Statistical analysis

All statistical analyses were performed using SPSS V.21.0 (SPSS, Chicago, Illinois, USA) statistical package. Frequencies and descriptive statistics were applied to the data, as appropriate. χ2 and Student's t tests (for normally distributed variables), and Mann-Whitney tests (for non-normally distributed variables) were applied (as appropriate) to compare categorical and continuous variables between subjects. Multivariable logistic regression analysis was used to determine factors that correlated with persistent dry eye symptoms over 2–3 years.This sample size was deemed appropriate to detect factors with moderate effect size, such as on symptom persistence (with a sample size of 102 patients and response probability of 15% and α=0.05, the power was greater than 90% to demonstrate effects of factors with OR ≥2.0 in a multiple logistic regression model for a variety of types of variables (ie, normally distributed continuous, dichotomous, ordinal)).


Study population

The mean age of the 102 study patients was 68 years (SD 8.2) (table 1). At the first study visit 81 patients (79%) reported at least mild dry eye symptoms (DEQ5≥6). At the second encounter, a mean of 2.8 years later (SD 0.34), 70 of these 81 patients (86%) reported persistence of at least mild dry eye symptoms.

Table 1

Demographics and comorbidities of the study population

Patients with persistent dry eye symptoms frequently report ocular pain

Of the 70 patients with persistent dry eye symptoms (DEQ5≥6 on both encounters), 52 (74%) complained of 1 or more eye pain descriptors on the SF-MPQ. Of those 52, mean total SF-MPQ scores were 4.0 (SD 5.5), with a mean sensory score of 3.64 (SD 3.9) and a mean affective score of 2.8 (SD 2.9). SF-MPQ scores correlated moderately with dry eye symptoms as assayed by the DEQ5 on the second encounter: r=0.35 (total), 0.39 (sensory) and 0.26 (affective), p value <0.05 for all.

Patients with persistent dry eye symptoms frequently report clinical features of NOP

Of the 70 patients with persistent dry eye symptoms, 54 (77%) complained of one or more features of NOP; 26 (37%) of burning, 33 (47%) of hypersensitivity to wind, 26 (37%) of sensitivity to light and 17 (24%) of sensitivity to temperature. Twenty-one patients (30%) described one NOP feature, 20 (29%) described two NOP features, 8 (11%) described three NOP features and 4 (6%) described all four NOP features. The presence of any NOP feature was associated with significantly higher dry eye symptom scores at either encounter. However, signs of dry eye (tear break-up time, Schirmer scores) were similar between those with and those without symptoms of NOP (assessed at first visit) (table 2).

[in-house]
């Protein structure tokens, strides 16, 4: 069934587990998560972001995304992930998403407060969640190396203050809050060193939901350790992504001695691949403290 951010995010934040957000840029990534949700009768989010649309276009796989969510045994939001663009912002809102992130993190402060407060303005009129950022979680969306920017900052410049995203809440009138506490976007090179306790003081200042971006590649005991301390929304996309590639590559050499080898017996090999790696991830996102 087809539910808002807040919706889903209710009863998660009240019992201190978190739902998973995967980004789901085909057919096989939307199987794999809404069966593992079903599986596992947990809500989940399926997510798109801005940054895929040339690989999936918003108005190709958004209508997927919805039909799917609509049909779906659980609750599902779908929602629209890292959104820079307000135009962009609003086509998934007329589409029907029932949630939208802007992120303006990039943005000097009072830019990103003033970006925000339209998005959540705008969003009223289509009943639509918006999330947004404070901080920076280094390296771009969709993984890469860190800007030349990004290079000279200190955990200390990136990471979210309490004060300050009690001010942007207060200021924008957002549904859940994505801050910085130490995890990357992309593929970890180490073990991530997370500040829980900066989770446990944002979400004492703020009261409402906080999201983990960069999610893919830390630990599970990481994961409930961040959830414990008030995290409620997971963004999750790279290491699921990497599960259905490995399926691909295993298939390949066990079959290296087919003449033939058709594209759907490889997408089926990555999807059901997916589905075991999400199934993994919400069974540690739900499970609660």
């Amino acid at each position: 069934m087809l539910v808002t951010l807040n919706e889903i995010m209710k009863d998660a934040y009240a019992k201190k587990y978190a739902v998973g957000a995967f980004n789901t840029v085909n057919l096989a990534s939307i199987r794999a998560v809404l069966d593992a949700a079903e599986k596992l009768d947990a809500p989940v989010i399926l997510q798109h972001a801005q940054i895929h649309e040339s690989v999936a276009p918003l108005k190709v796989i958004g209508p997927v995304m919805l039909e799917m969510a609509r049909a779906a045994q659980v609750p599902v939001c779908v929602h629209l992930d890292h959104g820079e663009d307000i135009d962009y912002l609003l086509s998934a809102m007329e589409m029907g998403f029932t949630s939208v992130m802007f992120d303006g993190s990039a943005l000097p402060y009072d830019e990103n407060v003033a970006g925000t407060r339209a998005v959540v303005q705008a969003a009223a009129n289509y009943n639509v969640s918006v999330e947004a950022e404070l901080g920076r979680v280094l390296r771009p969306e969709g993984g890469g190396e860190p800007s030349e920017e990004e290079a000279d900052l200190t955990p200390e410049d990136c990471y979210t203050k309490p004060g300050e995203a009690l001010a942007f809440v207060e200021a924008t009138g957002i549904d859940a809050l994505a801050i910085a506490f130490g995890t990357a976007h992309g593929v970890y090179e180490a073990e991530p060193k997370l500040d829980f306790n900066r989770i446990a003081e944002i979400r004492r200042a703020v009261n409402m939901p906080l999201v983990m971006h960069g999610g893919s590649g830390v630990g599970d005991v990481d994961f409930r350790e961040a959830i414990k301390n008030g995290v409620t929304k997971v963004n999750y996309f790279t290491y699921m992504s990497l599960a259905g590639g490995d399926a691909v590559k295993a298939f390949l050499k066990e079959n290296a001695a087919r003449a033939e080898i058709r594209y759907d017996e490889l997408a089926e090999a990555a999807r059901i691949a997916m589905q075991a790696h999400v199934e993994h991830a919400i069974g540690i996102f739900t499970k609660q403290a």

Table 2

Relationship between neuropathic ocular pain (NOP) and symptoms and signs of dry eye in a population of patients with persistent dry eye symptoms

NOP features correlate with persistent dry eye symptoms

We next used univariable logistic regression analyses to determine whether there was any association between each symptom of NOP (ocular pain described as hot burning, hyperalgesia to wind, and allodynia to light or change in temperature) and symptoms of persistent dry eye (defined by DEQ5≥6 on both encounters) in our study group. As noted in table 3, there was a statistically significant correlation between persistent dry eye and each of the four symptoms of NOP. We next evaluated this same data using a multivariable forward stepwise logistic regression model that included patient demographics, comorbidities, clinical descriptors of NOP and ocular surface examination findings. Using this model we found a statistically significant association between persistent dry eye symptoms and hypersensitivity to wind (OR 3.4, 95% CI 1.2 to 10.0, p=0.02) and photoallodynia (OR 15.6, 95% CI 2.0 to 123, p=0.009).

Table 3

Neuropathic ocular pain (NOP) features correlate with persistent dry eye symptoms (DEQ5≥ 6 on both encounters)


This study aimed to determine whether pain and NOP, measured by metrics standardly used by pain specialists, are present in patients with persistent dry eye. First, we found that a significant proportion of patients with dry eye symptoms had ocular pain as assessed by the SF-MPQ, a well-established assay of pain. Second, a significant proportion of patients complained of features of NOP (dysaesthesia, allodynia and hyperalgesia). Furthermore, the presence of these features associated with dry eye symptom severity and persistence. These findings are important since in non-ocular sites the treatment of neuropathic pain frequently does not respond to local therapies.14